Thune dam, after completion, will supply the villages of Bobonong, Motlhabaneng, Mathathane, Tsetsebjwe, Mabolwe, Semolale, Gobojango, Lepokole and Molalatau. The Minister said that the village of Lentswe-le-Moriti is not covered under the Thune Dam Project as it is on a freehold farm (private property).

The Minister pointed out that the construction of the dam will create employment, income generation for small businesses such as selling food to the dam workers as well as resulting in rentals and other business opportunities such as Lodges, Fisheries and many others. He also brought to the fore some of the challenges that will come with the construction of the dam; influx of illegal immigrants in search of jobs, increase in incidents of crime, social disruption on the lives of the communities nearby the project due to an increase in population in the area, increase in the risk of contracting HIV and AIDS and other diseases. The Minister also pointed out to other ills that will derive from the development such as squatting and teenage pregnancy.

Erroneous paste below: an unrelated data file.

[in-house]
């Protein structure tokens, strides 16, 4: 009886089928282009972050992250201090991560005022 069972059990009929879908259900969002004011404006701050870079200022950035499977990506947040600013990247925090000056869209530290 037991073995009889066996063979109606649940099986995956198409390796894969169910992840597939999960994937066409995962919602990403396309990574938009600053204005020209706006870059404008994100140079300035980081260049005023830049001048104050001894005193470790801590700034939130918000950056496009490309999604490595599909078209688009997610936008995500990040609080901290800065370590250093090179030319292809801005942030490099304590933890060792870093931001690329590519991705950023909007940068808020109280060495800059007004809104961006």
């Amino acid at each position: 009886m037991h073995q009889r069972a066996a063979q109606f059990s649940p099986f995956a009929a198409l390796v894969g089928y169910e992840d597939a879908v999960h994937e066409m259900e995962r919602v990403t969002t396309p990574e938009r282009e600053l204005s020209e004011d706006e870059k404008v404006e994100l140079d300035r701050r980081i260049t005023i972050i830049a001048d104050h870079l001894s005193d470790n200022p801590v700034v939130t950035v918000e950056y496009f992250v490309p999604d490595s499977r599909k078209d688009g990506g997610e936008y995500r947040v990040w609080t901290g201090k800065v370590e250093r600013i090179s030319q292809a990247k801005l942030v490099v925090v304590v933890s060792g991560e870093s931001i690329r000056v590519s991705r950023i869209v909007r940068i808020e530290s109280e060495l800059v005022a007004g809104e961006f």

"To this end, we have made it a requirement for all the contractors to have an HIV and AIDS Management Plan at the workplace as well as to have an HIV specialist site. The other challenges such as illegal immigrants, theft, squatting and many others will be addressed with the assistance of relevant government departments. That is one of the reasons for convening this Stakeholders meeting to facilitate exchange of ideas on we can mitigate the anticipated challenges."